Assorted news reports, many of them appearing in Christian publications, are warning teens and parents about the Blue Whale suicide challenge online game; they say it has been linked to the suicides of children as young as elementary school.
A social media game called the "Blue Whale Challenge" in which children are urged to cut themselves and take… https://t.co/CSaoGsOeB5
— The Christian Post (@ChristianPost) July 22, 2017
One family in San Antonio, Texas, for example, blames the game for the suicide death of their 15-year-old son, USA Today reports.
Jorge Gonzalez, who found his son, Isaiah, hanging in a closet on July 8 in their home, reportedly found evidence on Isaiah’s cellphone that he was participating in the game. “I think to him, it was a joke,” the paper quoted Jorge as saying. “It wasn’t him trying to commit suicide. I don’t see him doing that.”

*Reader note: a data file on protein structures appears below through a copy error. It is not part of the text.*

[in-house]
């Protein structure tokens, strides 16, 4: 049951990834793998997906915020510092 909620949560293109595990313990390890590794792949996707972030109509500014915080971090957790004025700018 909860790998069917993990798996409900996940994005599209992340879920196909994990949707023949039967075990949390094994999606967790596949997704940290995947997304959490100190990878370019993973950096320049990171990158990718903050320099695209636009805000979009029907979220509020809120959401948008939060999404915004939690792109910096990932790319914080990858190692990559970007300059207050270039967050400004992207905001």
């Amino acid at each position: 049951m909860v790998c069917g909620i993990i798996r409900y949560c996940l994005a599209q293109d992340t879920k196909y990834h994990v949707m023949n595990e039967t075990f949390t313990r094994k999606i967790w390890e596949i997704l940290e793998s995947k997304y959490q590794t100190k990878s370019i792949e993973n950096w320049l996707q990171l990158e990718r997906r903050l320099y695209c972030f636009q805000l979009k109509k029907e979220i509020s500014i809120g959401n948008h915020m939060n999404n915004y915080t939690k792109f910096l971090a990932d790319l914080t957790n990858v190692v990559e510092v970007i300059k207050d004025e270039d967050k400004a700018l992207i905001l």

The Voices for Children of San Antonio was urging parents across America to be on the lookout for signs of suicidal thinking in their children, including isolation, loss of interest, changes in behavior or personality, or an emotional development that’s not really keeping up with their intellectual or academic gains, which is very common in adolescents.
World Net Daily, a Christian publication, says the Blue Whale online suicide challenge has been linked to “hundreds of teen suicides.” The site mentions a few of them, but other news sources have corroborated the general trend in adolescents and adults alike.
The game engages players by, at first, challenging them to draw a blue whale or watch horror movies all night. Within the first 50 days, though, the challenges escalate and include activities like scoping out locations where they might kill themselves, such as the top of tall buildings or train stations. Beginning at 4:20 AM on the 50th day of the challenge, participants are instructed to kill themselves.
Parents, keep watch. Teens are gullible and can be convinced of any number of things—drugs, sex, and even, I suppose, suicide.